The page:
A few years ago, I had an idea to make a math warm-up for our homeschool similar to the one I used in a Charlotte Mason school. But since I have multiple children, this math warm-up would need to serve multiple age groups.
This idea remained in the back of my mind for about a year, and then as a draft in my graphic design software for another year. Planning math for multiple children is a daunting task! But once I worked up the courage, I put my experiences of teaching 1-5th grade to use.
Six months of hard work later, I can now officially introduce Family Time Math!
Family Time Math
Family Time Math is a 36-week curriculum for three levels: Early Years, Elementary, and Upper Elementary. Each week, there are questions for each level that help build mental math skills and develop concepts. By asking questions when all of your children are together, my hope is that math conversations will flow naturally, helping to build a math-centered culture in your home.
This is a four-day a week curriculum, but for those of you who school five days a week without the interruption of co-op or other activities, there is a 5th day option for practicing math facts.
Every four weeks, there is a family math activity, designed to offer a math experience that the whole family can bond over. These activities are seasonal, math games, or real-life math.
I wanted to present math skills in a way that they would develop gradually. If a child already knows the skill, he or she can have extra practice with it. But gradually increasing the difficulty of the skill will help develop it more completely. Here are just some of the skills present in Family Time Math.
Counting- There are two types of counting: the ability to say the numbers in order, and the ability to give a value to multiple items. The Early Years math level focuses on both types of counting for numbers 1 through 36. Many children can count verbally before they can identify the value of multiple objects, so even children who “know their numbers” might benefit from these activities. Towards the middle of the Early Years math section, skip counting is introduced.
Skip counting- Skip counting is an important elementary math skill that deepens number sense and ultimately prepares children for multiplication. Skip counting starts with simple skills like counting by 2’s and 3’s, and progresses into more difficult skip counting, like 4’s, 5’s, and starting on an unlikely number.
Developing number sense- Number sense is understanding what value each number has. Ideas like “more” and “less” fall under number sense. It continues to grow through an understanding of place value.
Vocabulary development- Children will develop vocabulary to help them describe concepts related to numbers, distance, weight, and size. Being able to talk about math concepts and use the vocabulary they’ve learned will be important as well.
Addition and subtraction facts- Children in the elementary level will start adding and subtracting using concrete tools, then move on to calculating mentally. They will also create fact families, which are a set of four addition/subtraction problems using the same three numbers. (Example: 2 + 5=7; 5 + 2=7; 7 - 2=5; 7 -5=2).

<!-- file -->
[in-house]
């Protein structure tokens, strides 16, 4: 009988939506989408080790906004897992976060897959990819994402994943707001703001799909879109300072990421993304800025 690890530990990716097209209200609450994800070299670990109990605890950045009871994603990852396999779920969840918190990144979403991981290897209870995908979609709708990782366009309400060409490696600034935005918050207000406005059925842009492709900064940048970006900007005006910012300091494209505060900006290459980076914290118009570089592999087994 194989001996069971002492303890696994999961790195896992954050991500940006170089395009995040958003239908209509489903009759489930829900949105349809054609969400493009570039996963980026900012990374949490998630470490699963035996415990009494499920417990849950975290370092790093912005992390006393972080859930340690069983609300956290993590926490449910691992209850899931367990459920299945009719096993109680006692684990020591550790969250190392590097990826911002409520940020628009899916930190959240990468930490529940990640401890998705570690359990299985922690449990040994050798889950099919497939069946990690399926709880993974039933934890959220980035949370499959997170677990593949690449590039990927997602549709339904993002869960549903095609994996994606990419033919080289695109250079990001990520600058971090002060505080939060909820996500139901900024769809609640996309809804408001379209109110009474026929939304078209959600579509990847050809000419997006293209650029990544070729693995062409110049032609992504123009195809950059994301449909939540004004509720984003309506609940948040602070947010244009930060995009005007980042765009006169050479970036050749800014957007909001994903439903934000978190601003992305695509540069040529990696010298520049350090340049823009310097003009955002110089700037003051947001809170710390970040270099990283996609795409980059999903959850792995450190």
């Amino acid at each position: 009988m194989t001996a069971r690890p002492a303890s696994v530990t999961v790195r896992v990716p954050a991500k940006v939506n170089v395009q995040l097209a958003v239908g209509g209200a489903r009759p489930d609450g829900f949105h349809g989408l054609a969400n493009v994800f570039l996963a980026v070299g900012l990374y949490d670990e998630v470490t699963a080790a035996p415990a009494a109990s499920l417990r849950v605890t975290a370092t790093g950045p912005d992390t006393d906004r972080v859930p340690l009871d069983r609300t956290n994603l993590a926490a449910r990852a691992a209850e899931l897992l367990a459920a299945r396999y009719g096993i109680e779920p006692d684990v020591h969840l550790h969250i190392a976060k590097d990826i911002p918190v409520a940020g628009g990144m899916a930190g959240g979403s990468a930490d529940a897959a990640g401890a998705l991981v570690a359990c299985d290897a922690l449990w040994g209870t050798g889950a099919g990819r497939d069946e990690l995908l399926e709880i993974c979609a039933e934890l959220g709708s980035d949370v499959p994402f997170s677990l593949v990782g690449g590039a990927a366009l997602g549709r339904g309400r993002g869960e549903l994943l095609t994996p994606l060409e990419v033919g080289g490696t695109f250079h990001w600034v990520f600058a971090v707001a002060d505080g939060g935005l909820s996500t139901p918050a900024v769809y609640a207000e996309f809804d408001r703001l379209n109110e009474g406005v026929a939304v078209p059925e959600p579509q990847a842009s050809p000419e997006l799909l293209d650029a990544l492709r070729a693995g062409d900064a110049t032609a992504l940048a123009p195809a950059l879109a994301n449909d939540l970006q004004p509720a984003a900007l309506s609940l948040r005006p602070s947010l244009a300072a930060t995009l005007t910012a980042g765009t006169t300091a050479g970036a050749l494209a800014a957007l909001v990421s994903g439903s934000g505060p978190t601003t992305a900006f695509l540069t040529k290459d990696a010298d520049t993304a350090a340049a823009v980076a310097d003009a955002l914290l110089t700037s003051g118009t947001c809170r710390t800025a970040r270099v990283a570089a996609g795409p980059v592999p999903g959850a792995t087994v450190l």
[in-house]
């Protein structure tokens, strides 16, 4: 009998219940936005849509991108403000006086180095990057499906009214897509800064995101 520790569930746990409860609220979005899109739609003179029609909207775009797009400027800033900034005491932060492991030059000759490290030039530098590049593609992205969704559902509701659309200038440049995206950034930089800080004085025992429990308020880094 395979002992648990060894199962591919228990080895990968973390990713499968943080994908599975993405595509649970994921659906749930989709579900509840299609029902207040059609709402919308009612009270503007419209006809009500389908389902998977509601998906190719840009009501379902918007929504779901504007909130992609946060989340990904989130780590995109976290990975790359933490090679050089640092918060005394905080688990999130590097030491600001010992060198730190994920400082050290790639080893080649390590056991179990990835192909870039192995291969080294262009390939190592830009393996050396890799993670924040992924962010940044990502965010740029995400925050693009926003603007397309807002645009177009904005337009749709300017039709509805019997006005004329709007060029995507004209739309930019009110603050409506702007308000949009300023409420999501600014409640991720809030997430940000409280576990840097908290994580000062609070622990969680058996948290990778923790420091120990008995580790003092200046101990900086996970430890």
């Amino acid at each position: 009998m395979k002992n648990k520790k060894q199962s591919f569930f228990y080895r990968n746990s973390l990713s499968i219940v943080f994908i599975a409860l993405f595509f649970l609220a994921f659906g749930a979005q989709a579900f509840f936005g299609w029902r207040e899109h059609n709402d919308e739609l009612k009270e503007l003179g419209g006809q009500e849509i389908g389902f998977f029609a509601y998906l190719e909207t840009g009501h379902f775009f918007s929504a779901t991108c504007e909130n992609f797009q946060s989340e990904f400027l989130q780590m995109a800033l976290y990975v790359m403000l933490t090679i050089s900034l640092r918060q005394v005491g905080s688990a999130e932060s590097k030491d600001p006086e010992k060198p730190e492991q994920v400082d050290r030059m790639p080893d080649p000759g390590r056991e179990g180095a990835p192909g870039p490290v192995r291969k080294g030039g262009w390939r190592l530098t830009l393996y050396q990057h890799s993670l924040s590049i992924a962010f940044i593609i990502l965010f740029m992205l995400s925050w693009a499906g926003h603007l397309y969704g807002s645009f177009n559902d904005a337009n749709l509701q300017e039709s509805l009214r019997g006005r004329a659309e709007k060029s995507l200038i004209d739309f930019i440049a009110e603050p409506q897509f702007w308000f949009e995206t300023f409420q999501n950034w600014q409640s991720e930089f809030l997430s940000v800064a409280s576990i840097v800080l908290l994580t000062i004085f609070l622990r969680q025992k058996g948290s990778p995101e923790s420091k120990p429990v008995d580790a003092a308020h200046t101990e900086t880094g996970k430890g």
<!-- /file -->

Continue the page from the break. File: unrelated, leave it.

Copybook- Keeping a math copybook is a beneficial habit for math learning. Children will begin keeping a math copybook, adding in math definitions and sample problems, during this level of Family Time Math. If your child hasn’t developed writing skills yet, you can begin the copybook by writing the definitions for them.
Patterns- Children will interpret and create patterns throughout all levels of this curriculum.
Story problems- Being able to solve story problems is the basis for most real-world math! In this program, story problems start out as simple, one-step questions and develop in complexity.
Geometry- Children begin by learning about simple shapes in the early years, and continue to learn about the attributes of 2 and 3-dimensional shapes.
Money- The value of money is introduced once children have solidified the skill of skip counting.
Measurement- Measurement, using both standard measurement units and familiar measurement units (hand widths, paces…) children are encouraged to understand distance as well as weight.
Fractions- Fractions can be a difficult undertaking for many children, so this curriculum begins introducing the concept of equal groups at an early age so that it can serve as the future foundation of fractions understanding. Older children will learn about fractions and experiment with different fraction operations.
Multiplication and division facts- The concepts of multiplication and division are introduced in this level, as well as offering facts practice.
Learn More About Family Time Math
If you're interested in learning more about Family Time Math, take a look at it in My Little Robins' shop. You can also find a sample of it through the sign-up link below.
Want more math ideas? Download My Little Robins' free Family Time Math Cards.